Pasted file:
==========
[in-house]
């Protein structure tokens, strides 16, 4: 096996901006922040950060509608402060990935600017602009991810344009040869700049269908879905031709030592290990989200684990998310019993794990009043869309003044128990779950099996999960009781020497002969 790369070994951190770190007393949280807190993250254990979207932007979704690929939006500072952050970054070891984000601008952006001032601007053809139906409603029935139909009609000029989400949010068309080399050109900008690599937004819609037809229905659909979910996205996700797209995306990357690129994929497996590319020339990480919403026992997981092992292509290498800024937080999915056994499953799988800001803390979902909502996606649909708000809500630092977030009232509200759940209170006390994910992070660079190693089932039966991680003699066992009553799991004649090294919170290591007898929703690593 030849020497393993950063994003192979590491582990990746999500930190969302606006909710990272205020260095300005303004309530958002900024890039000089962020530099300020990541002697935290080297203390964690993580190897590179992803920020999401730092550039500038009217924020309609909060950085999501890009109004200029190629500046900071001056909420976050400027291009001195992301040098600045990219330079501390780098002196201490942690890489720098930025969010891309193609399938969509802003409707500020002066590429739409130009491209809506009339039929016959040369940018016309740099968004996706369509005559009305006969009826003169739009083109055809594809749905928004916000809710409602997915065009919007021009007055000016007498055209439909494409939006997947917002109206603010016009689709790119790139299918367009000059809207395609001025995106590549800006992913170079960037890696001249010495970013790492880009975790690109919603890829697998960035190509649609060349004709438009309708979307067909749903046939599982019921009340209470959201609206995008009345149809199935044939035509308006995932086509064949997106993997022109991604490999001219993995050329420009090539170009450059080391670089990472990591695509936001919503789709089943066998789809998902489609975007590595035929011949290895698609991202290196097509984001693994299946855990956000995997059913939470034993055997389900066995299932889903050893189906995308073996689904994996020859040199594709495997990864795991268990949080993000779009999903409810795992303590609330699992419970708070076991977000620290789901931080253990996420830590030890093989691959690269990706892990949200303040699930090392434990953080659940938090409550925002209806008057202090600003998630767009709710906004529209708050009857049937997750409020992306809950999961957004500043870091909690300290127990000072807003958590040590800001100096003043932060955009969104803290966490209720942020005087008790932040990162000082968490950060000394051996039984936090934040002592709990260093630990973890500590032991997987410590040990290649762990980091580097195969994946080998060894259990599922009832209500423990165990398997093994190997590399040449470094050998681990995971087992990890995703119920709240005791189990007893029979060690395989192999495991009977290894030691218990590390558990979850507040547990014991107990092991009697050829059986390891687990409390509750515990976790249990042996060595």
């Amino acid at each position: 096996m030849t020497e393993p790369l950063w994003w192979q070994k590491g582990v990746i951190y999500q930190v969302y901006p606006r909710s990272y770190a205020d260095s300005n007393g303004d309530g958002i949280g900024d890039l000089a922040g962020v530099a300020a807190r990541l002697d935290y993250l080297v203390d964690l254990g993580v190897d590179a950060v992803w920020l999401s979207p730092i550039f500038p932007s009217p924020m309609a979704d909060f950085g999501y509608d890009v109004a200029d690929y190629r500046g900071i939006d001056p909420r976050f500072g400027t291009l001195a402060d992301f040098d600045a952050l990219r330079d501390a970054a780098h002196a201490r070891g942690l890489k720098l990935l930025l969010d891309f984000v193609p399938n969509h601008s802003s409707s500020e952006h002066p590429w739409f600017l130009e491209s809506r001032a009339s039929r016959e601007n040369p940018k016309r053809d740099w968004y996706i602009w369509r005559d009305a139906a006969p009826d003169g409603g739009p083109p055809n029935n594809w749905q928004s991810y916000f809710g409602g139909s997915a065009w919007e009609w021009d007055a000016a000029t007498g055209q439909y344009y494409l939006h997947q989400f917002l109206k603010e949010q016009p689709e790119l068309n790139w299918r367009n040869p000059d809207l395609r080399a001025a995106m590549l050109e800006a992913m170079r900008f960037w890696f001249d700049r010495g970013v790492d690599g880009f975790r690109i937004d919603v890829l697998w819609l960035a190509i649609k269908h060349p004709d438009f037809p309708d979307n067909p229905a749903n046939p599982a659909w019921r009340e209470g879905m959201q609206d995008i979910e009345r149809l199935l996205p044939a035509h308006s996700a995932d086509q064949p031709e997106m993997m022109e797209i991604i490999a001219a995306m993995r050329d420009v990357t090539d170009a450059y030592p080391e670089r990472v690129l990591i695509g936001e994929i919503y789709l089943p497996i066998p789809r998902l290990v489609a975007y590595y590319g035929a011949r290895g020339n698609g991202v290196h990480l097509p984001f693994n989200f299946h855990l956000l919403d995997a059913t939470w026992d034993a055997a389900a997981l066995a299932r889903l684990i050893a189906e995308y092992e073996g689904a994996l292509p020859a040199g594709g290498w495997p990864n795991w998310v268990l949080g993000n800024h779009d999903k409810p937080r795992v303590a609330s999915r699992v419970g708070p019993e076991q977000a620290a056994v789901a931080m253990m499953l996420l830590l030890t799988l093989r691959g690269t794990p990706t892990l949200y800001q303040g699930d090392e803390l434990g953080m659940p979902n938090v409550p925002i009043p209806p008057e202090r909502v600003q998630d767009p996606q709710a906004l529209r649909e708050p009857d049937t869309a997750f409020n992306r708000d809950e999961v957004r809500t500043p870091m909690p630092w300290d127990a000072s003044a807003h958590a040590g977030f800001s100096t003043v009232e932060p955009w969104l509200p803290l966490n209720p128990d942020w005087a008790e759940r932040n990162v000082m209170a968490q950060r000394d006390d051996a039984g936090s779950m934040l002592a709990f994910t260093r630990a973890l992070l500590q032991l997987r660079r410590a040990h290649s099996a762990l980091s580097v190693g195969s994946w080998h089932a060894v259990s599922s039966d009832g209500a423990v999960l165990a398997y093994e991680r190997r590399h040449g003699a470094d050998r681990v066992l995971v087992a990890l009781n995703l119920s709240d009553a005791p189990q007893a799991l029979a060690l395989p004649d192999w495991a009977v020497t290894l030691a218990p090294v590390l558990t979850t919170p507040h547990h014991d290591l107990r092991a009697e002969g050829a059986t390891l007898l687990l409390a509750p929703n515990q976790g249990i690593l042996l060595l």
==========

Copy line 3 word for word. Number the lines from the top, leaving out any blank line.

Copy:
């Amino acid at each position: 096996m030849t020497e393993p790369l950063w994003w192979q070994k590491g582990v990746i951190y999500q930190v969302y901006p606006r909710s990272y770190a205020d260095s300005n007393g303004d309530g958002i949280g900024d890039l000089a922040g962020v530099a300020a807190r990541l002697d935290y993250l080297v203390d964690l254990g993580v190897d590179a950060v992803w920020l999401s979207p730092i550039f500038p932007s009217p924020m309609a979704d909060f950085g999501y509608d890009v109004a200029d690929y190629r500046g900071i939006d001056p909420r976050f500072g400027t291009l001195a402060d992301f040098d600045a952050l990219r330079d501390a970054a780098h002196a201490r070891g942690l890489k720098l990935l930025l969010d891309f984000v193609p399938n969509h601008s802003s409707s500020e952006h002066p590429w739409f600017l130009e491209s809506r001032a009339s039929r016959e601007n040369p940018k016309r053809d740099w968004y996706i602009w369509r005559d009305a139906a006969p009826d003169g409603g739009p083109p055809n029935n594809w749905q928004s991810y916000f809710g409602g139909s997915a065009w919007e009609w021009d007055a000016a000029t007498g055209q439909y344009y494409l939006h997947q989400f917002l109206k603010e949010q016009p689709e790119l068309n790139w299918r367009n040869p000059d809207l395609r080399a001025a995106m590549l050109e800006a992913m170079r900008f960037w890696f001249d700049r010495g970013v790492d690599g880009f975790r690109i937004d919603v890829l697998w819609l960035a190509i649609k269908h060349p004709d438009f037809p309708d979307n067909p229905a749903n046939p599982a659909w019921r009340e209470g879905m959201q609206d995008i979910e009345r149809l199935l996205p044939a035509h308006s996700a995932d086509q064949p031709e997106m993997m022109e797209i991604i490999a001219a995306m993995r050329d420009v990357t090539d170009a450059y030592p080391e670089r990472v690129l990591i695509g936001e994929i919503y789709l089943p497996i066998p789809r998902l290990v489609a975007y590595y590319g035929a011949r290895g020339n698609g991202v290196h990480l097509p984001f693994n989200f299946h855990l956000l919403d995997a059913t939470w026992d034993a055997a389900a997981l066995a299932r889903l684990i050893a189906e995308y092992e073996g689904a994996l292509p020859a040199g594709g290498w495997p990864n795991w998310v268990l949080g993000n800024h779009d999903k409810p937080r795992v303590a609330s999915r699992v419970g708070p019993e076991q977000a620290a056994v789901a931080m253990m499953l996420l830590l030890t799988l093989r691959g690269t794990p990706t892990l949200y800001q303040g699930d090392e803390l434990g953080m659940p979902n938090v409550p925002i009043p209806p008057e202090r909502v600003q998630d767009p996606q709710a906004l529209r649909e708050p009857d049937t869309a997750f409020n992306r708000d809950e999961v957004r809500t500043p870091m909690p630092w300290d127990a000072s003044a807003h958590a040590g977030f800001s100096t003043v009232e932060p955009w969104l509200p803290l966490n209720p128990d942020w005087a008790e759940r932040n990162v000082m209170a968490q950060r000394d006390d051996a039984g936090s779950m934040l002592a709990f994910t260093r630990a973890l992070l500590q032991l997987r660079r410590a040990h290649s099996a762990l980091s580097v190693g195969s994946w080998h089932a060894v259990s599922s039966d009832g209500a423990v999960l165990a398997y093994e991680r190997r590399h040449g003699a470094d050998r681990v066992l995971v087992a990890l009781n995703l119920s709240d009553a005791p189990q007893a799991l029979a060690l395989p004649d192999w495991a009977v020497t290894l030691a218990p090294v590390l558990t979850t919170p507040h547990h014991d290591l107990r092991a009697e002969g050829a059986t390891l007898l687990l409390a509750p929703n515990q976790g249990i690593l042996l060595l």